Please note that the above mentioned intensities are only general guidelines and should be read as such.
As you get used to these different training levels, you might begin to make more training zones, e.g. low-end Threshold power, high end sub-threshold etc.
If you feel you are able to maintain a higher intensity than the intervals prescribed, there is only one way to find out.
If you are unable to maintain intensity, you may need to analyze whether there is a good reason for this.
Have you fully recovered from your last training session?
Are you slightly dehydrated?
If you feel well but have a general problem performing the prescribed intensities, re-adjust the intensity levels mentioned in this article to fit your own unique physiology.
What is the right training philosophy?
Many coaches develop training sessions targeted to improve your threshold power.
Intervals with an intensity around your threshold power are the most common and they are very time effective, too.
Other coaches believe in intervals slightly below threshold power – sometimes referred as ‘sweet spot training’.
As you can see there are many ways to train which will boost your aerobic engine.
Most of my cycling training programs are built in a way that increases threshold power using a combination of
- VO2 max intervals.
- Threshold power intervals,.
- Sub-threshold power intervals.
- Endurance rides.
I agree that threshold power is often the single most important parameter for endurance athletes.
Though, it is important to remember that most cycling races are not won at an intensity around threshold power.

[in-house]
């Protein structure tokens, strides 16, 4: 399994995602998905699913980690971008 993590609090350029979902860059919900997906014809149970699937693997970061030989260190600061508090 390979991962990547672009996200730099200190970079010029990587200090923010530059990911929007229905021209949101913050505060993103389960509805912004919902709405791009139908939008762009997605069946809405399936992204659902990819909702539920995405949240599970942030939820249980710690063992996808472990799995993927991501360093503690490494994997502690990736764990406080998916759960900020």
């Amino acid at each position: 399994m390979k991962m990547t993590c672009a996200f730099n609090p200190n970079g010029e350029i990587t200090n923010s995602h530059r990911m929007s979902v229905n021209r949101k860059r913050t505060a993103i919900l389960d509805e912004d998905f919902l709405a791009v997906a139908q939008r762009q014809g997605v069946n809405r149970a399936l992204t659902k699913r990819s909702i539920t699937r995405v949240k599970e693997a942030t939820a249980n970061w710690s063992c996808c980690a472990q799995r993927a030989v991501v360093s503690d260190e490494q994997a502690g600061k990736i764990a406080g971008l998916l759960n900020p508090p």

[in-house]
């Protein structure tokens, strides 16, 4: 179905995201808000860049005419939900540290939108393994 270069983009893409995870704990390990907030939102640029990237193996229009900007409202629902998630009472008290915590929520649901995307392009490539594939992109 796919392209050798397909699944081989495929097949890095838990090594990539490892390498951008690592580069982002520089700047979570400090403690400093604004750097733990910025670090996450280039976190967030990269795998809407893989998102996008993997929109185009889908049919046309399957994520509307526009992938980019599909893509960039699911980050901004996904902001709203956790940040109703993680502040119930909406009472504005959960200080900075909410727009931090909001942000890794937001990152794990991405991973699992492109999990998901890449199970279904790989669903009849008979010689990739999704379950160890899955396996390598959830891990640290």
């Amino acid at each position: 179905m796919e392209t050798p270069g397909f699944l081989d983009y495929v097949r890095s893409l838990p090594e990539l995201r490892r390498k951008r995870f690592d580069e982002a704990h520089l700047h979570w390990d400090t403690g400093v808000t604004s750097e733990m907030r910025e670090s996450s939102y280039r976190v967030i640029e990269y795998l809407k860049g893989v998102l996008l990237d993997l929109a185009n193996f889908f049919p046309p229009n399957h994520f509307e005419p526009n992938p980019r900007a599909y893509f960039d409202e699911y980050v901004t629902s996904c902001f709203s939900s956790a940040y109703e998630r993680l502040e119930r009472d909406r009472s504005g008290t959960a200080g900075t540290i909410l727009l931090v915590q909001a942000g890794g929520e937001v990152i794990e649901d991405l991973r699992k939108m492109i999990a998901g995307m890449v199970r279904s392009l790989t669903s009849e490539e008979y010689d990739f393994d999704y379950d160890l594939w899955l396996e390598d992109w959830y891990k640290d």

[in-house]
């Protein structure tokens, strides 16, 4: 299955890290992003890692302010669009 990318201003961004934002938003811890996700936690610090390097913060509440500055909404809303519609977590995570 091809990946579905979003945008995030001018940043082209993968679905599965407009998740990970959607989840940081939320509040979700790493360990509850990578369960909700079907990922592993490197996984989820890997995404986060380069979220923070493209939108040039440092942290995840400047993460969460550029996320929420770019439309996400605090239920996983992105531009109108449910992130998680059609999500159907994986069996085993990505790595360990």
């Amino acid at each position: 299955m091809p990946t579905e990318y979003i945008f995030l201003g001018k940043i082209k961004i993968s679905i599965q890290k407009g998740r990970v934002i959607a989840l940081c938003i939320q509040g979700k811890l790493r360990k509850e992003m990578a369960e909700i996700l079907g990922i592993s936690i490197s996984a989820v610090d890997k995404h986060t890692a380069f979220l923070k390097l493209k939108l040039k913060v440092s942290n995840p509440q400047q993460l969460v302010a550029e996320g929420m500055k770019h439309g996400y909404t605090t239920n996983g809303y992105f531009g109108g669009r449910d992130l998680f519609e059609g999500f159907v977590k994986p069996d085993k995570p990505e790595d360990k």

So don’t forget to train your anaerobic endurance, sprint skills and VO2 max as well. These skills are all required when to race goes on.
Performing all your training at an intensity below threshold power is simply not sufficient to build a superior VO2 max / anaerobic endurance / sprint skills.
Interval training: Take small steps…
Interval training is the most effective way to add quality to your training sessions.
Not only will structured intervals help you to start training with higher intensity, but it is also a safe way to get a controlled amount of high intensity training.
Thus, it is possible to make continued progress in the intensity and number of intervals, as you get stronger.
I tend to recommend three days per week with intervals and/or race activity.
Three days per week seems like the perfect balance between hard days and recovery.
Though, it is worth noting that you can make successful variants with more or less interval sessions that may work as well or better for you.
If you reduce the amount of intervals in each training session, you can add more training sessions per week.
Again, it’s a balance, and it is most important to find a system that works for you, and helps you to achieve the best possible long-term results.
Watch out: Overreaching
When you increase the total interval training workload, there is always a risk of adding too much work too quickly, which causes symptoms of overreaching.
I believe sub-threshold intervals represent the safest training intensity to add to your training structure without risking a burnout.
If you normally train 3 intervals of 10 minutes, try to make 3 intervals of 12 minutes or 4 intervals of 10 minutes, or you can use any combination and simply just keep an eye of the total time (as long as you train at sub-threshold intensity).
If you want to increase the amount of high intensity intervals (threshold power intervals, VO2 max intervals, or anaerobic intervals), you should make smaller increments and watch your reaction carefully.
It is no secret that a heavier workload requires more recovery.
If you increase the workload too fast, you risk not being able to recover enough before your next training session. That could cause a negative spiral in your performance instead of the opposite.
Are you ready to act?
If you don’t act – nothing happens.
As soon as you realize that it is you who are responsible for your own results then you will start to move.
I won’t push your pedals.